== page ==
Tuesday, January 13, 2015

The General: Combining Action & Comedy

Part 2 of my Back to Work Recovery silent comedy double feature

The General is only my second outing with Buster Keaton, but it's easy to see why he's such an enduring figure of the silent era. He's a master of integrating action and comedy into the same scenes*. His stunts are some of the most impressive of all time (jumping around a moving train), made all the more magnificent because the star of the show is also the stunt double (something which was perhaps easier before the advent of sound). But these sequences aren't just spectacular or exciting, they can also be hilarious. Like Chaplin, Keaton establishes himself early on as an underdog so that we root for him and rejoice in his successes. We put ourselves in his shoes, and that makes the laughter all the more genuine when he makes a fool of himself.

There are two interesting differences manifested here between Keaton and Chaplin. The General is much more rooted in plot than the majority of Chaplin's work. The intertitles here are used to deliver plot details, and because of that they're longer and more frequent, whereas Chaplin will often use title cards only to establish scenes or characters, often using a single word (album). This doesn't mean that either one is better or worse, but simply that they do different things. While Chaplin grounds his comedy in characters, Keaton grounds his in elaborate set pieces and complex stories.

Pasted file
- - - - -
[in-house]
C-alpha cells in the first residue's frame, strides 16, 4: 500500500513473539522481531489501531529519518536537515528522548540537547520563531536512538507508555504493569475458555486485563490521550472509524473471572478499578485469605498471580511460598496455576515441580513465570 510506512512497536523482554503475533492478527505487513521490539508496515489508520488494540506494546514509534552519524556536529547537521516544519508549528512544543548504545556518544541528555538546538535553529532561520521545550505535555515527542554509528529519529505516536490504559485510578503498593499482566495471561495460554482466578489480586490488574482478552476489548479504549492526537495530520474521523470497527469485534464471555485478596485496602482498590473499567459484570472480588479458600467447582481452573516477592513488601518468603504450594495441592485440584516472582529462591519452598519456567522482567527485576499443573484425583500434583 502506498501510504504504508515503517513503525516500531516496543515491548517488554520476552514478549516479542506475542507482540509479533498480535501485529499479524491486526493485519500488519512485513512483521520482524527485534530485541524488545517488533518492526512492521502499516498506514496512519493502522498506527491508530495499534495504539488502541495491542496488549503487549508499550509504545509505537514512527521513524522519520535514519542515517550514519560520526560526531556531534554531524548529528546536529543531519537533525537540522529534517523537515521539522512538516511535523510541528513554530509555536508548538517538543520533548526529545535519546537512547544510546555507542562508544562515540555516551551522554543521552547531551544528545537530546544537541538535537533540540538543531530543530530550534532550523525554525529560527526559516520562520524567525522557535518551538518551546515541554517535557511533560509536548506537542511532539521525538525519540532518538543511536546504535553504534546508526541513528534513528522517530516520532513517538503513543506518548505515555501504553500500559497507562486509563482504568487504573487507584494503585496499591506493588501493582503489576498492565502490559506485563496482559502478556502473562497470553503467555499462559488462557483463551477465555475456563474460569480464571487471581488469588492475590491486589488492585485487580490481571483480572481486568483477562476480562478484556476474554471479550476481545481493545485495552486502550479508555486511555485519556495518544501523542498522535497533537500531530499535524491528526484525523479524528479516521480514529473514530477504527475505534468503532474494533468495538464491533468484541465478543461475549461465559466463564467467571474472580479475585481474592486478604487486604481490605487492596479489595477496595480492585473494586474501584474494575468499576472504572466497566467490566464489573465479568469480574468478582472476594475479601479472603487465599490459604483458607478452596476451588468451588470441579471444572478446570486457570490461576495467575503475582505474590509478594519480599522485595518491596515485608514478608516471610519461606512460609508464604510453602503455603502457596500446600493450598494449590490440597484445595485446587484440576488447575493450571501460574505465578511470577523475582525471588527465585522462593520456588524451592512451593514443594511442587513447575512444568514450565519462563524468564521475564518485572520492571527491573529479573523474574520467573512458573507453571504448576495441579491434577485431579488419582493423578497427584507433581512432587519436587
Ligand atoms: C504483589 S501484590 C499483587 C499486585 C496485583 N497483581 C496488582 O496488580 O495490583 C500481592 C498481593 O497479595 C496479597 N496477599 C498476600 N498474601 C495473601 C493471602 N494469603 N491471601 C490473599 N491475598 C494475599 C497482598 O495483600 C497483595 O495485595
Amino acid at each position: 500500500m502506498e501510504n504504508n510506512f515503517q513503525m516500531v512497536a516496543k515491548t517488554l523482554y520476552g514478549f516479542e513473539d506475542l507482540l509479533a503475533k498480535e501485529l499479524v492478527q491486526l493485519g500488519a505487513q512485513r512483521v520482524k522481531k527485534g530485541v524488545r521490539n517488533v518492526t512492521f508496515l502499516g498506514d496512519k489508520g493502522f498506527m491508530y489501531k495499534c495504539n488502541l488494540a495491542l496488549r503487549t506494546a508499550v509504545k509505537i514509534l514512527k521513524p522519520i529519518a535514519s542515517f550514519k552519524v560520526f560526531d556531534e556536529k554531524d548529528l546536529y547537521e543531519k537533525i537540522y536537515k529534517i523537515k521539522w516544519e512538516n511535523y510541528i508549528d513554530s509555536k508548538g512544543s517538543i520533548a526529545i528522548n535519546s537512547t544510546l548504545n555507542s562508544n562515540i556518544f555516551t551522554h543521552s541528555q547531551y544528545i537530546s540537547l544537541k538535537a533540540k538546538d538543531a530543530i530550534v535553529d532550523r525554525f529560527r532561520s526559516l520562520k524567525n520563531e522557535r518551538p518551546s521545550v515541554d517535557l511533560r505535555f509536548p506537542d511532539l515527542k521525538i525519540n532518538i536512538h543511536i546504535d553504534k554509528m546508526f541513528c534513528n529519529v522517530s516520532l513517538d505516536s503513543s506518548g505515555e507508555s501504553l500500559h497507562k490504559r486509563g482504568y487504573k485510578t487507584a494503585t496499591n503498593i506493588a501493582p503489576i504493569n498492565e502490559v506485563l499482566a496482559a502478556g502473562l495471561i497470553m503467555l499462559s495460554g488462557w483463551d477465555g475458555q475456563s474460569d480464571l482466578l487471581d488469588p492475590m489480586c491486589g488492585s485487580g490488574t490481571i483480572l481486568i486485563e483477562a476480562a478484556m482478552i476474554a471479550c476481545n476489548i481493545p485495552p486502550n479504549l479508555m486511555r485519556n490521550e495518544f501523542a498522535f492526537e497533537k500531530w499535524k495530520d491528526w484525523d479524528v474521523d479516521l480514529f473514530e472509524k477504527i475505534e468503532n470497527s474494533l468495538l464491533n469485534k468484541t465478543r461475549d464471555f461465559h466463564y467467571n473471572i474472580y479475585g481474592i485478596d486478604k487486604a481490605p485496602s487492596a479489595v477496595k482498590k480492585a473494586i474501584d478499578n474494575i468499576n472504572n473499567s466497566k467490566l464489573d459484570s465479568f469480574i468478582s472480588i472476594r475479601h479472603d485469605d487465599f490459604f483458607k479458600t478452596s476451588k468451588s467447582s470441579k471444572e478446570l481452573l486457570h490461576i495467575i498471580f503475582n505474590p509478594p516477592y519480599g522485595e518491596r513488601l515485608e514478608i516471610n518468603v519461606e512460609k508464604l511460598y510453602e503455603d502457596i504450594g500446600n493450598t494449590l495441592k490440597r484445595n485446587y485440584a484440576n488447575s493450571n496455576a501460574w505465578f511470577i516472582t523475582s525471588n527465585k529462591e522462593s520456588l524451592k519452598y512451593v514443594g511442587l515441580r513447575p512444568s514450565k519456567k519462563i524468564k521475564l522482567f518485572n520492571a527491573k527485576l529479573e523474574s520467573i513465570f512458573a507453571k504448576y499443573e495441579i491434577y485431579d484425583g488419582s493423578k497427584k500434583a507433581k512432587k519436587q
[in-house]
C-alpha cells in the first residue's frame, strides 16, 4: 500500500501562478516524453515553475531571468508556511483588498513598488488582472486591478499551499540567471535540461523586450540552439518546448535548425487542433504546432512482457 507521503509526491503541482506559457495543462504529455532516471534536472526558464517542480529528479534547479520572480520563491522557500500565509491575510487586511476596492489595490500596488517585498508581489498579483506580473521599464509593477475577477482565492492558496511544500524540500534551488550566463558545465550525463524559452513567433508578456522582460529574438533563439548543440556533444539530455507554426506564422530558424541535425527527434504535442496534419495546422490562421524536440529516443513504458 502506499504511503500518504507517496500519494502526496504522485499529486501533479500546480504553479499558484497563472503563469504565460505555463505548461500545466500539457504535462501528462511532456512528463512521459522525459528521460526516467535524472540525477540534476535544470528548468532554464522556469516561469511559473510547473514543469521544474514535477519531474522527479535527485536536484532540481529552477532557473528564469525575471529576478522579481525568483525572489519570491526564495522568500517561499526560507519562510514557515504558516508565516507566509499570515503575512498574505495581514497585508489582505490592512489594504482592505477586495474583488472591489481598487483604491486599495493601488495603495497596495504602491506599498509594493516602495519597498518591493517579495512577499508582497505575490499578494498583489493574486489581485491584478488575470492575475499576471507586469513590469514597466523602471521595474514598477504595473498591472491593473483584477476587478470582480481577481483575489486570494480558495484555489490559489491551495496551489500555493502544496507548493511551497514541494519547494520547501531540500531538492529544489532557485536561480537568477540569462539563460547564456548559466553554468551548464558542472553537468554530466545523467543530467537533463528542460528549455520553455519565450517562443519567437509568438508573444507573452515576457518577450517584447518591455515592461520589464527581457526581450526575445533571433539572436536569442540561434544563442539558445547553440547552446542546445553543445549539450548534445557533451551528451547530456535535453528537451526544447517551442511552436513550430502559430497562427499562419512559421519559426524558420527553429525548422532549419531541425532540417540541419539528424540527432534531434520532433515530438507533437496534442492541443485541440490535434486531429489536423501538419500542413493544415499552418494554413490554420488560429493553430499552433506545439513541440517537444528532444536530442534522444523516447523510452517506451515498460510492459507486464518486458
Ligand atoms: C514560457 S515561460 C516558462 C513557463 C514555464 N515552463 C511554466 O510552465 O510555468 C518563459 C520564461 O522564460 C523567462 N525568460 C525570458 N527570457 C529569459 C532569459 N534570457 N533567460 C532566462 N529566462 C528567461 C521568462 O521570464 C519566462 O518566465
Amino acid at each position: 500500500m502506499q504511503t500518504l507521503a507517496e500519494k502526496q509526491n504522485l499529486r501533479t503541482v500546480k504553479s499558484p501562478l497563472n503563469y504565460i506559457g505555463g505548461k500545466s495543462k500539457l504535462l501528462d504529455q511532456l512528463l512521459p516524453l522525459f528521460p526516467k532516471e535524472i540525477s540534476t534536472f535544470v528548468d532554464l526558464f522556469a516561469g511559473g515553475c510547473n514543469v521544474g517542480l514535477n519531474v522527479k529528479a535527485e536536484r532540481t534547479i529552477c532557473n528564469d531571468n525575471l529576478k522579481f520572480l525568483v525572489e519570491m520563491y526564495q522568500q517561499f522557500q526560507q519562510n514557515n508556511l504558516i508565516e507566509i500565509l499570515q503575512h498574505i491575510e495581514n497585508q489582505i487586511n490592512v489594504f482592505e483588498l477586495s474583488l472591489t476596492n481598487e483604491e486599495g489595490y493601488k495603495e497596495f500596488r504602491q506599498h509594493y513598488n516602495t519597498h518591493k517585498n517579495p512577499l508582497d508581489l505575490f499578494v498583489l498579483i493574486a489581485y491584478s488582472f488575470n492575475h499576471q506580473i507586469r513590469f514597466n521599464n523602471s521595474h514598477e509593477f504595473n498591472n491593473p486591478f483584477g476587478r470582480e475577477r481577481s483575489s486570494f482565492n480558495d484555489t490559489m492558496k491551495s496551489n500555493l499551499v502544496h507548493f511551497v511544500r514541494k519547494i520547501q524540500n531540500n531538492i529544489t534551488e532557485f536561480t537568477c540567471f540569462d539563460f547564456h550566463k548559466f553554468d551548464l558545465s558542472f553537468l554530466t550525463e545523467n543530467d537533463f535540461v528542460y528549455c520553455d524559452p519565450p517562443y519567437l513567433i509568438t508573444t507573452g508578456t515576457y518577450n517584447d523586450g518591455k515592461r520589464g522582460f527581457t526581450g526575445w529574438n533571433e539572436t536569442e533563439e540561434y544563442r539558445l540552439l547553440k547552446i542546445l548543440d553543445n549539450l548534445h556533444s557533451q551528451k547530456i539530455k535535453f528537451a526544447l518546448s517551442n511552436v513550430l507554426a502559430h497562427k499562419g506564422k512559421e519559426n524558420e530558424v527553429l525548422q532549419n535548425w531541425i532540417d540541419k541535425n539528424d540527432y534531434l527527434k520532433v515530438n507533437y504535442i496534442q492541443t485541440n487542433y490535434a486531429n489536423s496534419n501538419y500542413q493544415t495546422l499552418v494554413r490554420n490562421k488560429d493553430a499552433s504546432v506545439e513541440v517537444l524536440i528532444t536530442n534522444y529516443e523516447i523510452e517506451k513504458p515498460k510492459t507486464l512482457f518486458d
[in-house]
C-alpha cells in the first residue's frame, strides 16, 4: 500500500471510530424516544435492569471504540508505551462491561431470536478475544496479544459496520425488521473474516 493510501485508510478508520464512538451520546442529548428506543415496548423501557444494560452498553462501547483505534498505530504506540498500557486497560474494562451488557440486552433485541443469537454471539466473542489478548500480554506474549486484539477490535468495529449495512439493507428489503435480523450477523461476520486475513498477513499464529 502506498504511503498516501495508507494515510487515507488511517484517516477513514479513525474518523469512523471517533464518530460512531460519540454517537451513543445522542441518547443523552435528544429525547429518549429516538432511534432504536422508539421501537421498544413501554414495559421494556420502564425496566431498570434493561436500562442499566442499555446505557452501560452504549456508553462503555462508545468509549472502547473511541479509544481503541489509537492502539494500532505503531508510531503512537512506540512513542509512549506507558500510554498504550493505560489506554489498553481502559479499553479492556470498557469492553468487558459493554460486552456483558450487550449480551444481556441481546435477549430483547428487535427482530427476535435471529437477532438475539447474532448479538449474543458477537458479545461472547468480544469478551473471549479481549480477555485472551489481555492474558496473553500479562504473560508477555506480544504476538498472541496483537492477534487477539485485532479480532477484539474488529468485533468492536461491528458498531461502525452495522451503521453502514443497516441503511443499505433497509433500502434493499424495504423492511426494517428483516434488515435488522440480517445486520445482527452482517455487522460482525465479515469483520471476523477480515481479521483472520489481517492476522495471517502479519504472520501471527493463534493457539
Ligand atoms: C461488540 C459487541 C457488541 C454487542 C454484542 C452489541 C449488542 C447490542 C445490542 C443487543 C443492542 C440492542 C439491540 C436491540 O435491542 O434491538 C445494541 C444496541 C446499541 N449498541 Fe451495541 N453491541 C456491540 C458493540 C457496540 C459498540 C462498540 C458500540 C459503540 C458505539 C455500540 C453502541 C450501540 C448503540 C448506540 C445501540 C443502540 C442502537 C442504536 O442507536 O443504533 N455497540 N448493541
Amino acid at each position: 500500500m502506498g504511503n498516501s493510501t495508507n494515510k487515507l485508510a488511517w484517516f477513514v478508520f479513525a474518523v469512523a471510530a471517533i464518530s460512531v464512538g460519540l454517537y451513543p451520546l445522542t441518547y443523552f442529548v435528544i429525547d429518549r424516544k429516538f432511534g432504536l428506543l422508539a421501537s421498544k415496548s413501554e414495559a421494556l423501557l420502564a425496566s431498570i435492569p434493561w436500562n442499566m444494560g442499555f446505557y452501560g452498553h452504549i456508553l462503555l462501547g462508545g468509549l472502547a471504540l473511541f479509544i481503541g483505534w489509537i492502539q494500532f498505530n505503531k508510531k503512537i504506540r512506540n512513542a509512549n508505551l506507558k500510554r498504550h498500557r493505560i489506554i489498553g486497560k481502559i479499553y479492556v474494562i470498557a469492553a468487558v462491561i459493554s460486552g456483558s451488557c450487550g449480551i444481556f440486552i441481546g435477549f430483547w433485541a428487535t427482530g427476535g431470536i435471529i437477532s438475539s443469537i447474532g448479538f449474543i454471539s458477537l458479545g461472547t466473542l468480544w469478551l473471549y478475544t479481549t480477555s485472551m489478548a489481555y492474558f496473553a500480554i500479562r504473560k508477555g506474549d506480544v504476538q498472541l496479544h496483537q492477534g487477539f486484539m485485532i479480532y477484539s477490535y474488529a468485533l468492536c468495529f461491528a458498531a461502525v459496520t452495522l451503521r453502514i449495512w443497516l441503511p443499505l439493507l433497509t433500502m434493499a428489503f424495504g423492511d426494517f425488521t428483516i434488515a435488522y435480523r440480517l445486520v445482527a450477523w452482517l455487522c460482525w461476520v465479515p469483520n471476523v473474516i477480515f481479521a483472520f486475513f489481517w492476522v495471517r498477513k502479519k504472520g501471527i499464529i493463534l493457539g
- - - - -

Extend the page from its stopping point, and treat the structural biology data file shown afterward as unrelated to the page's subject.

And yet there's something admirable in the simplicity of Keaton's project with The General that's missing from a lot of modern Hollywood filmmaking. Take The Lone Ranger, for example. It showcases two massive train-related action/comedy set pieces book-ending the film (some of the stunts even have direct reflections in The General), but in between these sequences is a bloated narrative with a mismatched tone. Whether this works for you or not, the purity of Keaton's film is impossible to deny. Even in the scenes which aren't built around set pieces have visual gags and other humor to maintain the tone and drive the story.

A silent comedy masterpiece.

Related Lists
Top 10 Silent Films | Best of 60–90-Minute Features

*For more analysis of this idea of combining action and comedy, check out this great episode of Every Frame a Painting.

No comments:

Post a Comment